Success rates are high. Leonardo says that over half of agencies that signed up or applied for grants under this programme received money.
3 – Lack of server space or IT support to handle data
Keeping up with modern technology trends can be difficult for non-experts. Is perceived lack of technical knowledge an issue that police and law enforcement agencies claim is holding them back? “Absolutely, and it is a problem especially for smaller agencies. They don’t have the IT budgets and they don’t have the same level of IT personnel to manage those things,” comments Ryan.
“Another large-scale database system to manage is sometimes overwhelming. So that’s why we provide several options to assist them. With our hosted cloud service, agencies don’t have to manage their own server. That’s something that they can buy into and have that cloud service that’s compliant with all national standards.”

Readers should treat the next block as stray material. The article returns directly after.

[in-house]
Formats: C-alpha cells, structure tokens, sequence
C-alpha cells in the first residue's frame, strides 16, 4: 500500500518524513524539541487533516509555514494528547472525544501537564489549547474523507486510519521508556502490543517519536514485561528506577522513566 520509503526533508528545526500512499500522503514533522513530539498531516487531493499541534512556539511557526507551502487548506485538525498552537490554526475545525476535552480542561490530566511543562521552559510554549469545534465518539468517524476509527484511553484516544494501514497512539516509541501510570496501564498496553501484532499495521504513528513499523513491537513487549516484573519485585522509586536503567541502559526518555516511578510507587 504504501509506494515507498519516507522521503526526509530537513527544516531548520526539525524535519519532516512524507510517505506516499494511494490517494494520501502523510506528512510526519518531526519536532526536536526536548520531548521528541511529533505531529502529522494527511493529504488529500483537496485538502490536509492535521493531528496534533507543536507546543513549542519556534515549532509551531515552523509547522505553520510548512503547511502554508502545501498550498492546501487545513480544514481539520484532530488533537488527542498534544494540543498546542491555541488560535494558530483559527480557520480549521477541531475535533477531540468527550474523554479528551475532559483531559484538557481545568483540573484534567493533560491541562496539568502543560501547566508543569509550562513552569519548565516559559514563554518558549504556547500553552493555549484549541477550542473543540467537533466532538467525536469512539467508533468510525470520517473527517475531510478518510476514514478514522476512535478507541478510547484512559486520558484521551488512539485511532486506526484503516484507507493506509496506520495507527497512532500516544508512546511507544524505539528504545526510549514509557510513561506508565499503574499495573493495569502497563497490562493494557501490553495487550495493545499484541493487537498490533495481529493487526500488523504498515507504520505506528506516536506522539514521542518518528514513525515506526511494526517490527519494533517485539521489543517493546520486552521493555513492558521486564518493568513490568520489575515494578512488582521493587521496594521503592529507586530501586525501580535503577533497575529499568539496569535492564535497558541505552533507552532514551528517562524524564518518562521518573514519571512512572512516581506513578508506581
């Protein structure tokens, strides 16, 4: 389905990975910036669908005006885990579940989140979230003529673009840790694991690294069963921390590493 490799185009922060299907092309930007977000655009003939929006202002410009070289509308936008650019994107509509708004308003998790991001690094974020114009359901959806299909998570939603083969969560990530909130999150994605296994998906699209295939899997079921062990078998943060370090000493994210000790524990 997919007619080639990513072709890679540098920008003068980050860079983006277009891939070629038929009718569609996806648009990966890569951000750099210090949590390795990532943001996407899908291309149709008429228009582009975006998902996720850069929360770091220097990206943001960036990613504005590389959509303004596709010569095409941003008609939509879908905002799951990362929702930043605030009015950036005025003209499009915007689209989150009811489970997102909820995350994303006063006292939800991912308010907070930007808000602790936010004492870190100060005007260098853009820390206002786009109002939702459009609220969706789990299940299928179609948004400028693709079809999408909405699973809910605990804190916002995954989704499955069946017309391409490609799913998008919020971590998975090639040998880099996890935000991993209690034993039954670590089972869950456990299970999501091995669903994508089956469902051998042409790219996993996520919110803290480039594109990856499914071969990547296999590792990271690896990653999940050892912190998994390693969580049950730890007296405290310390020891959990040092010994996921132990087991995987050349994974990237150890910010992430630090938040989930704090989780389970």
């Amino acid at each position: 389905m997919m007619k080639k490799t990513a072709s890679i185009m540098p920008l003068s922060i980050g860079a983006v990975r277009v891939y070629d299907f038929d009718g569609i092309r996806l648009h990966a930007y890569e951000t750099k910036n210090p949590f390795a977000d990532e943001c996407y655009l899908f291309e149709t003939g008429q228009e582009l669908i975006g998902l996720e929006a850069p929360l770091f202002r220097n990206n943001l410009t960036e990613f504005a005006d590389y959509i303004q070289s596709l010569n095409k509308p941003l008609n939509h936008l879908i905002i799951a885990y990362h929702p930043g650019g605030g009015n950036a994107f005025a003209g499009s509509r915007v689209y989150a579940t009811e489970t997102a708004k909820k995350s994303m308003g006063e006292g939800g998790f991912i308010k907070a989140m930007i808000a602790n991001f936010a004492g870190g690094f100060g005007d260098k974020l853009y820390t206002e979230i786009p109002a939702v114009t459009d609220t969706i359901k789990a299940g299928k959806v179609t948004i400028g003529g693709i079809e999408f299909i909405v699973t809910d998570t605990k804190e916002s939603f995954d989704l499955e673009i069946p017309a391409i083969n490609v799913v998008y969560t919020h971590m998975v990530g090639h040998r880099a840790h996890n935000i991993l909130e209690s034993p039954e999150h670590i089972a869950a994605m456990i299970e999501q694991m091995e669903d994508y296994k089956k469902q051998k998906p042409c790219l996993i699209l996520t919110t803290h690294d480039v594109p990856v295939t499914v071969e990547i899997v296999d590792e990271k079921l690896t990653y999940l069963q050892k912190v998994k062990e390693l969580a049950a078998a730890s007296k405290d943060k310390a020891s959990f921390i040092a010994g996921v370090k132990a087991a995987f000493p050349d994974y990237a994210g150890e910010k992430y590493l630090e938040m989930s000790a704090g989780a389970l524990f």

Additionally, Leonardo has a strong partnership with the National High Intensity Drug Trafficking Area (HIDTA) program – a drug-prohibition enforcement program run by the United States Office of National Drug Control Policy in Washington DC. With its own budget, the HIDTA program funds task forces across the country for drug and violent crime enforcement, including a National LPR System serviced by Leonardo. Agencies can join the system by signing an MOU with HIDTA, meaning no additional maintenance or access fees.
4 – Privacy and data security concerns
Another point Ryan often hears from customers is concerns over data security. He points out that all the data servers are US-based. Except for the hosted service, these are run by law enforcement, not commercial enterprises. For agencies running ALPR systems, policy is the key, says Ryan.